As a kid in Edgecumbe and Whakatāne in Eastern Bay of Plenty, Allen Stancliff was "always down the Whakatāne River chasing whitebait".

In 1982/1983, Allen worked for the Fisheries Research Division of the organisation later known as Ministry of Agriculture and Forestry (MAF) where he had his "dream job" — collecting whitebait samples from 13 Bay of Plenty rivers to see if damming the Motu River would adversely affect whitebait fisheries in the Bay. This included the Kaikokopū, Whārere and Pongakawa streams running into the Waihi estuary.

"Thankfully, the dam didn’t go ahead and in 1984 the motu was the first river in New Zealand to be protected with a national water conservation order," says Allen.

"The survey taught us a lot about the whitebait species coming into the various rivers and streams and there was a strong correlation between species and habitat, with kōaro preferring rivers with plenty of native bush."

Allen supplied this table, which shows that just 40 years ago Waihi estuary tributaries had the greatest proportion of kōkopu of any of the rivers surveyed — this of course makes the Wai Kōkopu programme very aptly named.
Allen says banded kōkopu preferred coastal lowland habitat and the Waihi estuary tributaries had the highest proportion of kōkopu whitebait in any of the rivers surveyed.

"It’s easy to imagine that prior to land drainage and development the swamps and small tributaries of the lowland catchment were teeming with banded and giant kōkopu (and tuna) and the area would have been a reliable and productive food basket.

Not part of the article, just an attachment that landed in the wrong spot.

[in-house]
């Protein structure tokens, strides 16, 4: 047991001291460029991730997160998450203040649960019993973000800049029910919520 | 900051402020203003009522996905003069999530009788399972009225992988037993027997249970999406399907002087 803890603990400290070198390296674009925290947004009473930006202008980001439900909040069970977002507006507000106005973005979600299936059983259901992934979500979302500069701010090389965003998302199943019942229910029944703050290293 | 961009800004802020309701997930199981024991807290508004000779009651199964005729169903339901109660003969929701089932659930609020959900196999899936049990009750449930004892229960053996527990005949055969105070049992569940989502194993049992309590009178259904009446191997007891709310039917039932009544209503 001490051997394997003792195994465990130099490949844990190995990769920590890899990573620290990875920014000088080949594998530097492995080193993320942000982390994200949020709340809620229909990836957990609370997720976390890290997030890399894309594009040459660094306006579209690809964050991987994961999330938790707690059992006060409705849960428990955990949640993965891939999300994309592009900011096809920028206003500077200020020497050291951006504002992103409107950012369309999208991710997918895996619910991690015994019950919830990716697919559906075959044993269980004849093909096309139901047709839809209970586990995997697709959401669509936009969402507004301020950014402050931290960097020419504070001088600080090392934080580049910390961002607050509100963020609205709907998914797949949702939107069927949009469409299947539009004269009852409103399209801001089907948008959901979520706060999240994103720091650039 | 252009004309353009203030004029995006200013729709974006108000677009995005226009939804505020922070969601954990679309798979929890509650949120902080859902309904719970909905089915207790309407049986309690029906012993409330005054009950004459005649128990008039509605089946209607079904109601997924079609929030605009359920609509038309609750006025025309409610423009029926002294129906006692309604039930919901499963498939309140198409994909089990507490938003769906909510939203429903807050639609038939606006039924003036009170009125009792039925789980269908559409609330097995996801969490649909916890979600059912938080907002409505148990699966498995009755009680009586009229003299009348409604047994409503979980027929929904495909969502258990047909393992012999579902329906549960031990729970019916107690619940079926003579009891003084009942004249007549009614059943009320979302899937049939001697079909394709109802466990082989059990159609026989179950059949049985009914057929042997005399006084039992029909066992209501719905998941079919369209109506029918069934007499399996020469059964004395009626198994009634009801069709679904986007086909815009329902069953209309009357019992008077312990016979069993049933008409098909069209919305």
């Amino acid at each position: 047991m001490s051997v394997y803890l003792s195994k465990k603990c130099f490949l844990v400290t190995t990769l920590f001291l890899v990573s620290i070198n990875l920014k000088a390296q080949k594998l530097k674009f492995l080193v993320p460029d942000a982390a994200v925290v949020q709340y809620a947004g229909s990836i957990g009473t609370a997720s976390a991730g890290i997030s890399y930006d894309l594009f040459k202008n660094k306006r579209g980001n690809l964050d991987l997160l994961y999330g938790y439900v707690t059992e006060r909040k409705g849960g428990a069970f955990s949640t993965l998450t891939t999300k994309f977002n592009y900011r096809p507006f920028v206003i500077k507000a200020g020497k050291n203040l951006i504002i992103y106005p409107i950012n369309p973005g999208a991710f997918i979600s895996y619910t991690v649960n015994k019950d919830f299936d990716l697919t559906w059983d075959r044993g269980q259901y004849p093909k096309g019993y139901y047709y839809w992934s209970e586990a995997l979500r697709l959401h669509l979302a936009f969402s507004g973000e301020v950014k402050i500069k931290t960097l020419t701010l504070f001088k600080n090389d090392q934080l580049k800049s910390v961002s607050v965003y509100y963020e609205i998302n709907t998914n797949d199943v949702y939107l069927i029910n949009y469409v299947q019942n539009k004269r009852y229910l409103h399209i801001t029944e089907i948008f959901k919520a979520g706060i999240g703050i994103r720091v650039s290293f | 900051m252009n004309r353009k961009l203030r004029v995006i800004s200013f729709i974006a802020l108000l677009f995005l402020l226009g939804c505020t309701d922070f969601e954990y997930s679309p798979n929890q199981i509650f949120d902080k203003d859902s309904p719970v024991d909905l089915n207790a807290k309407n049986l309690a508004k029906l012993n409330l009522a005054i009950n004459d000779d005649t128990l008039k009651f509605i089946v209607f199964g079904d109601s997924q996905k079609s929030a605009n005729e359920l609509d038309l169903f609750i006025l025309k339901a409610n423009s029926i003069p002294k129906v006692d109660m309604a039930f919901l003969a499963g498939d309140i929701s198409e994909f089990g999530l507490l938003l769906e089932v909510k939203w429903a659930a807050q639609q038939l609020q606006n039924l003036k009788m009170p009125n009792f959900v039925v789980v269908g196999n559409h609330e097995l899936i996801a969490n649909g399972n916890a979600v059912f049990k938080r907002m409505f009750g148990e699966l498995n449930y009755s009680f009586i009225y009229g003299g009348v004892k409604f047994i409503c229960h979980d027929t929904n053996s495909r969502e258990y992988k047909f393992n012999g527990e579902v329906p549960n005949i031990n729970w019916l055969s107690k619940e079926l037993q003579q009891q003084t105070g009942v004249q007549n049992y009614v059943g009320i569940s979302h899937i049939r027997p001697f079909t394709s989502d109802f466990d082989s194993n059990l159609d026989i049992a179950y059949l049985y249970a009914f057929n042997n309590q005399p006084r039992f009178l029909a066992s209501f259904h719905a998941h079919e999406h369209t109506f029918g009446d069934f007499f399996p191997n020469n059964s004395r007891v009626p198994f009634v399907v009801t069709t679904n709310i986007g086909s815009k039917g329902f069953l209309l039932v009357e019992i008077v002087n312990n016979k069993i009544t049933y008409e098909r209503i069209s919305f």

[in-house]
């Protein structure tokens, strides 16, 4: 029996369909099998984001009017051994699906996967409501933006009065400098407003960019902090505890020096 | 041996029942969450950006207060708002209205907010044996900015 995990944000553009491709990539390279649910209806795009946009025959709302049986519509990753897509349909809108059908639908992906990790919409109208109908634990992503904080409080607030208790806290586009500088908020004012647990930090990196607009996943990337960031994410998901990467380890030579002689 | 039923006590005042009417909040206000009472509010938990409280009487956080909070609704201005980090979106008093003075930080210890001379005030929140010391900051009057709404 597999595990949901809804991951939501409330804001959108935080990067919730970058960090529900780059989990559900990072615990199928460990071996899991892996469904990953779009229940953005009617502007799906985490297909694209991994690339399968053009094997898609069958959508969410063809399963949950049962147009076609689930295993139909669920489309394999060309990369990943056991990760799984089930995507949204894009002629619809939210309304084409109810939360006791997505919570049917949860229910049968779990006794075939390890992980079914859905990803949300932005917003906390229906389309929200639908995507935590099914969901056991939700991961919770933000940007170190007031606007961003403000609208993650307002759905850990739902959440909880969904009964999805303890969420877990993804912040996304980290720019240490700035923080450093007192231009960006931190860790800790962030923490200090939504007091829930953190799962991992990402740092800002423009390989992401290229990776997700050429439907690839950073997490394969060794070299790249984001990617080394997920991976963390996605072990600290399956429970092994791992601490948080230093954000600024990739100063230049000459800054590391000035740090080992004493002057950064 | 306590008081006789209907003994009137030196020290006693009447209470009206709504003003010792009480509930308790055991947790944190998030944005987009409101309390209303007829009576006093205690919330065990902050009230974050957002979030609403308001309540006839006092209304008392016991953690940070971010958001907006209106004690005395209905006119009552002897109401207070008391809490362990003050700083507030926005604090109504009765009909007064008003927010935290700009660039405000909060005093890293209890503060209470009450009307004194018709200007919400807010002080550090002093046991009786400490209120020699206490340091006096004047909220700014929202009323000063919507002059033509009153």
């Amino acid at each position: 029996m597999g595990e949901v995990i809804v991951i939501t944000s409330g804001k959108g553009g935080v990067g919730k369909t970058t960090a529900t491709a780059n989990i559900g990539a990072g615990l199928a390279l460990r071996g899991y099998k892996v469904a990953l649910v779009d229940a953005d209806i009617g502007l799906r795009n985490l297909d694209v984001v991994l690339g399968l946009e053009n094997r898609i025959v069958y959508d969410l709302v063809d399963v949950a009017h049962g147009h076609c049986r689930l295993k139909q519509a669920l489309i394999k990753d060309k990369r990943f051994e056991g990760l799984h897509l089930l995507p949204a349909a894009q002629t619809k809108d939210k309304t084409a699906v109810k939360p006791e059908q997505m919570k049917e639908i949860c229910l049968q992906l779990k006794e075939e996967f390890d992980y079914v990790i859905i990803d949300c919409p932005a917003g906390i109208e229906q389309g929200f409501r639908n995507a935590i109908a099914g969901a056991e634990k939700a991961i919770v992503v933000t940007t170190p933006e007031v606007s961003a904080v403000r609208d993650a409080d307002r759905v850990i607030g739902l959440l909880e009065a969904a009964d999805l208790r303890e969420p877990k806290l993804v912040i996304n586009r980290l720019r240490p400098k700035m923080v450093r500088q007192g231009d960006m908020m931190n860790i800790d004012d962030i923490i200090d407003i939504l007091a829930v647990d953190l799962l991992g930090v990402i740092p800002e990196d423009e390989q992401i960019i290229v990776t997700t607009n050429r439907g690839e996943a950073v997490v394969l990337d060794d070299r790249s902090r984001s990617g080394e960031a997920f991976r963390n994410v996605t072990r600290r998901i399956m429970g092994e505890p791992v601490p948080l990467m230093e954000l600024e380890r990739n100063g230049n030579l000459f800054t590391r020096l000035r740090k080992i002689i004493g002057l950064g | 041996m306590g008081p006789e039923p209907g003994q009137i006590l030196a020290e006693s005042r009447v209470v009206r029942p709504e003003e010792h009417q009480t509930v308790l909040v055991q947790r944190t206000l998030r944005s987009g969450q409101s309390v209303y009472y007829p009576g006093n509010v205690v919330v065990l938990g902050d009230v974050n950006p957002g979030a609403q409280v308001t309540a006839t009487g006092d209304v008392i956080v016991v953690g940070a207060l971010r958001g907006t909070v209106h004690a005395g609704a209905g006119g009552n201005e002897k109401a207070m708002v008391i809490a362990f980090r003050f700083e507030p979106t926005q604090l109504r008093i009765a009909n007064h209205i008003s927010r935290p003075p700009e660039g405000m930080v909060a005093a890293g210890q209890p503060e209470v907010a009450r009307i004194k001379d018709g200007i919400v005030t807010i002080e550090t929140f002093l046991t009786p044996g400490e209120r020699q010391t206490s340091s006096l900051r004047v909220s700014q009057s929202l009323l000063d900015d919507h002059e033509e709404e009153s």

"Habitat restoration along the Kaikokopū, Whārere, and Pongakawa Streams and in the wider catchment is a fantastic project that will help to maintain and enhance native fish populations, biodiversity and the health of the Waihi estuary."

Have you ever seen a kōkopu?
Video and article supplied by Forest and Bird

Our native freshwater fish are unique and wonderful just like the native birds you know and love. There are 51 native freshwater fish species. But most people have never heard of them. Have you ever seen a kōkopu, an īnaga, or a kōaro? Let's get to know the five migratory species also known as whitebait with the following video and descriptions. 

Get to know the five fish in whitebait (Video: Forest and Bird)

Shortjaw kōkopu 

They eat insects and love small, bush-covered streams, with plenty of boulders to hide underneath. Their threat status is nationally vulnerable — the same as whio and takahē.